It is OK for BYOD to just be an acronym

It was not that many years ago that the acronym BYOD was coined to represent the trend of personal mobile computing devices being brought to the workplace. A few years ago as these mobile devices exploded onto the scene with close to the same computing power as our typical institutional computers, IT departments feared losing control of their technology environments. Mostly IT wanted to avoid the perceived increase in support required to help get these devices on our network. Then vendors seized the opportunity to sell us products that gave the illusion that we could maintain control. As we realized that support was not a real issue, those who still feared losing control or vendors who wanted to sell unnecessary solutions pushed a security angle. The security angle was based on the fear of what we don’t control could hurt us, again not an issue with today’s network security appliances and NAC strategies. The other security driving angle is the perceived need to manage what files these devices could store and walk away with. The reality of that argument is that USB thumb drives are far more dangerous. Mobile devices generally don’t have file systems so could be considered safer. Our security is still based on what we allow access to not what device is accessing it. So do we need BYOD policies? Probably not, we just roll them into our standard information management policies.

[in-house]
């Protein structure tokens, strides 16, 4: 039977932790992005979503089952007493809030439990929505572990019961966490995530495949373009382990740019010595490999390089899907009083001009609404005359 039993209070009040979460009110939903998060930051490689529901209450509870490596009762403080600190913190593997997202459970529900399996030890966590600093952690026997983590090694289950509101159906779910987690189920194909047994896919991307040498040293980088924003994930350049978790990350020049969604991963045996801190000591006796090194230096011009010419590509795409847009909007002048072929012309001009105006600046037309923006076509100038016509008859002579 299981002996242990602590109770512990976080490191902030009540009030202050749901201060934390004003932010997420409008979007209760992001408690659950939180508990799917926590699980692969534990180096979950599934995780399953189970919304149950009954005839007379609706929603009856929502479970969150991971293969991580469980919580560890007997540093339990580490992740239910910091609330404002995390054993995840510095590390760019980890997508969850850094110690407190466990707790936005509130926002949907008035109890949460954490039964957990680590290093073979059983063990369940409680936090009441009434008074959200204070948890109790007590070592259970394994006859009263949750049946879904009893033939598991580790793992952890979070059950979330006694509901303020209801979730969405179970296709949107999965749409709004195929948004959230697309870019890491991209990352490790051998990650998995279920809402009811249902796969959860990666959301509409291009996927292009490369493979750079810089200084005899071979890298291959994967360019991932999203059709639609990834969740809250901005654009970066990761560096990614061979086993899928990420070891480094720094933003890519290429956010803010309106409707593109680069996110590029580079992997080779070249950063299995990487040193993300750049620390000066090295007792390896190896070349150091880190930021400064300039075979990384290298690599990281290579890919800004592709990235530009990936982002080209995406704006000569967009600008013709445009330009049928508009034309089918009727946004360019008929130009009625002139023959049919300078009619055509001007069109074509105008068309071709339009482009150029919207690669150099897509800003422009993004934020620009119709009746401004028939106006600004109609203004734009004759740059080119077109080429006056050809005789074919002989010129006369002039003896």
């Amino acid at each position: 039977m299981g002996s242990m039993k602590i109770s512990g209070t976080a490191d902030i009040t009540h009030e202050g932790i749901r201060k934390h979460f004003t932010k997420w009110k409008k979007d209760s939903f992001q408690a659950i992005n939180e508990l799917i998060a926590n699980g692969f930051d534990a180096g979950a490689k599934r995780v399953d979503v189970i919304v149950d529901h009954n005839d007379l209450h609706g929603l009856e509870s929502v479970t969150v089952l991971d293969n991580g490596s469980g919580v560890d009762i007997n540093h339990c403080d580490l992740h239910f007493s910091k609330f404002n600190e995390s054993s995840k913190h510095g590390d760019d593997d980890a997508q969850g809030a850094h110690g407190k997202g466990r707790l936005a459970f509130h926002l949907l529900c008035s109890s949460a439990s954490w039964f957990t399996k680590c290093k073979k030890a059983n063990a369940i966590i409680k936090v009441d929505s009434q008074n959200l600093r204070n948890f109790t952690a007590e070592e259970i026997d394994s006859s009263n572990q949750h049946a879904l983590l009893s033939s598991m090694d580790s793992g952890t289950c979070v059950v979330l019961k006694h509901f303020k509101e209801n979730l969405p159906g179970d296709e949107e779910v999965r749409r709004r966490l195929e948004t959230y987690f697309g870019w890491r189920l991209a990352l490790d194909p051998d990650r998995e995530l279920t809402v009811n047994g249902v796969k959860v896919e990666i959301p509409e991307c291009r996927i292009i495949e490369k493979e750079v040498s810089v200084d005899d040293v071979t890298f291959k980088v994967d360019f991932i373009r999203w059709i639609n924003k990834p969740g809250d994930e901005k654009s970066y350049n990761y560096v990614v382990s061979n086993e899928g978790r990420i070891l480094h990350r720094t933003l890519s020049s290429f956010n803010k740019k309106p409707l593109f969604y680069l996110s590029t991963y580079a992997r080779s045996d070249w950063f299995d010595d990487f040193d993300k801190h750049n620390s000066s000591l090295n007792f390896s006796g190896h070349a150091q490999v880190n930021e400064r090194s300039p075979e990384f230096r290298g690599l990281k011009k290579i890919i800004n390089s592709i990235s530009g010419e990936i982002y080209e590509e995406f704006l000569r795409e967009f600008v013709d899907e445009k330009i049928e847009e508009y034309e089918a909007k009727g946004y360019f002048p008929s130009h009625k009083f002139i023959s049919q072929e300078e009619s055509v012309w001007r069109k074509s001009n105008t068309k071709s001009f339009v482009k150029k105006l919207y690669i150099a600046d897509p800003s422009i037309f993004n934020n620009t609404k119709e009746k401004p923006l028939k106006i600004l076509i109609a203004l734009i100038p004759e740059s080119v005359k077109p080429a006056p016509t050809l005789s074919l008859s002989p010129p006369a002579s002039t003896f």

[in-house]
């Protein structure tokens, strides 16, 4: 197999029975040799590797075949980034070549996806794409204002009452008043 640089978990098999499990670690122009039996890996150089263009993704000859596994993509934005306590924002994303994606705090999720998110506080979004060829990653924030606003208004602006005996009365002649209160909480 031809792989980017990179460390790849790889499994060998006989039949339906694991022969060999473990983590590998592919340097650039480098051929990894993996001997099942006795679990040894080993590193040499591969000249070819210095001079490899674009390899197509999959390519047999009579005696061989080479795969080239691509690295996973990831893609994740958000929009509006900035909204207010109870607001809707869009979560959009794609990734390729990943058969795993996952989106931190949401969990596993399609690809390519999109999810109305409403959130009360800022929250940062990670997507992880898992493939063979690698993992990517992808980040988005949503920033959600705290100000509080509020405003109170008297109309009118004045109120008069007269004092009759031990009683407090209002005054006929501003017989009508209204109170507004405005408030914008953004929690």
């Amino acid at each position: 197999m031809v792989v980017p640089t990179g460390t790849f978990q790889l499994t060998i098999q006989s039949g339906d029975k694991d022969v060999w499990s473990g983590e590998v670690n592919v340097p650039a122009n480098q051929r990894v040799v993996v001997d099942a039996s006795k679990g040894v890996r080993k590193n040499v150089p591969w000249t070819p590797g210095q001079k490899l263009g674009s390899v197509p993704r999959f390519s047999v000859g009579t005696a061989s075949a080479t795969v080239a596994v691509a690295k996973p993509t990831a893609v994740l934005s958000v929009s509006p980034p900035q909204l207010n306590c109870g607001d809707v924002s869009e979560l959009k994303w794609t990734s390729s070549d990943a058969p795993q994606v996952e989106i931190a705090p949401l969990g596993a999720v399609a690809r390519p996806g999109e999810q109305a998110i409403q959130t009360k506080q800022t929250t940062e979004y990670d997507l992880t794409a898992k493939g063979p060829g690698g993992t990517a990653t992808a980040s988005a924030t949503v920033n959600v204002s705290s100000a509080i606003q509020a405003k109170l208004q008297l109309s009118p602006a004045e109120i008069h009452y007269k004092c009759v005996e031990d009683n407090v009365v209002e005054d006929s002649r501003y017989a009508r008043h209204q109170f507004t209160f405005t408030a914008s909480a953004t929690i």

My short thought for the afternoon.

About ghsmith76

Greg Smith has retired. His last position was the Interim CIO at Western Washington University. Prior to WWU Greg was the CIO at Missouri S&T, and before that the CIO for George Fox University in Newberg, OR. Greg went to the Northwest from the Purdue School of Engineering and Technology in Indianapolis, IN. where he served as the Director of IT for 8 years. Prior to the IT career in Academia, Greg was a Systems Consultant with Hewlett-Packard primarily with the Analytical Group working out of San Francisco,Cincinnati and Indianapolis. Greg's passion as a CIO in Higher Education comes from his belief that Technology can benefit Teaching & Learning.

Posted on August 6, 2013, in Mobile and tagged , , , , . Bookmark the permalink. Leave a comment.

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